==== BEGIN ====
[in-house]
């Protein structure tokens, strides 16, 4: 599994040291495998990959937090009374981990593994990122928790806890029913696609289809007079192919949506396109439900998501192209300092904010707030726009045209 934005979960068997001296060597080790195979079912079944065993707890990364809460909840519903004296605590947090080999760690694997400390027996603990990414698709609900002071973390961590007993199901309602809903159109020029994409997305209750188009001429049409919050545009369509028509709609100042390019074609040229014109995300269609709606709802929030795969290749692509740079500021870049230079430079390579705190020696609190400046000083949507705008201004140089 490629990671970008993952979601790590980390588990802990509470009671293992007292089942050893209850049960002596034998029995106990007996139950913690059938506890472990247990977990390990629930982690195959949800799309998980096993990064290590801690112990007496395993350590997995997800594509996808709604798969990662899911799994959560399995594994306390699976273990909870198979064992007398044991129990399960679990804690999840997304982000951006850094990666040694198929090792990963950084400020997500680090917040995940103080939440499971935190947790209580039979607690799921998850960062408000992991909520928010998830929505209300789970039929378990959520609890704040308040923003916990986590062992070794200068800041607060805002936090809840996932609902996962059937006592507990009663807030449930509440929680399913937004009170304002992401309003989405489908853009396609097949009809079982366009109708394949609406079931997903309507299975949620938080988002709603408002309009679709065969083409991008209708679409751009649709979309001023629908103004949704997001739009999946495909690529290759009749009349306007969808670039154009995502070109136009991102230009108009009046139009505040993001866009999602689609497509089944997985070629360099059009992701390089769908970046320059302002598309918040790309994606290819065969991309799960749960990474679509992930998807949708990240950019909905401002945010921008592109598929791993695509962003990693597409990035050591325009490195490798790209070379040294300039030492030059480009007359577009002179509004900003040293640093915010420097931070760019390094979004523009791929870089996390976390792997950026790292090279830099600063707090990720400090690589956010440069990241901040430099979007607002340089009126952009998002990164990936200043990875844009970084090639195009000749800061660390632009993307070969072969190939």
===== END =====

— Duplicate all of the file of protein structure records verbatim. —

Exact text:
[in-house]
């Protein structure tokens, strides 16, 4: 599994040291495998990959937090009374981990593994990122928790806890029913696609289809007079192919949506396109439900998501192209300092904010707030726009045209 934005979960068997001296060597080790195979079912079944065993707890990364809460909840519903004296605590947090080999760690694997400390027996603990990414698709609900002071973390961590007993199901309602809903159109020029994409997305209750188009001429049409919050545009369509028509709609100042390019074609040229014109995300269609709606709802929030795969290749692509740079500021870049230079430079390579705190020696609190400046000083949507705008201004140089 490629990671970008993952979601790590980390588990802990509470009671293992007292089942050893209850049960002596034998029995106990007996139950913690059938506890472990247990977990390990629930982690195959949800799309998980096993990064290590801690112990007496395993350590997995997800594509996808709604798969990662899911799994959560399995594994306390699976273990909870198979064992007398044991129990399960679990804690999840997304982000951006850094990666040694198929090792990963950084400020997500680090917040995940103080939440499971935190947790209580039979607690799921998850960062408000992991909520928010998830929505209300789970039929378990959520609890704040308040923003916990986590062992070794200068800041607060805002936090809840996932609902996962059937006592507990009663807030449930509440929680399913937004009170304002992401309003989405489908853009396609097949009809079982366009109708394949609406079931997903309507299975949620938080988002709603408002309009679709065969083409991008209708679409751009649709979309001023629908103004949704997001739009999946495909690529290759009749009349306007969808670039154009995502070109136009991102230009108009009046139009505040993001866009999602689609497509089944997985070629360099059009992701390089769908970046320059302002598309918040790309994606290819065969991309799960749960990474679509992930998807949708990240950019909905401002945010921008592109598929791993695509962003990693597409990035050591325009490195490798790209070379040294300039030492030059480009007359577009002179509004900003040293640093915010420097931070760019390094979004523009791929870089996390976390792997950026790292090279830099600063707090990720400090690589956010440069990241901040430099979007607002340089009126952009998002990164990936200043990875844009970084090639195009000749800061660390632009993307070969072969190939």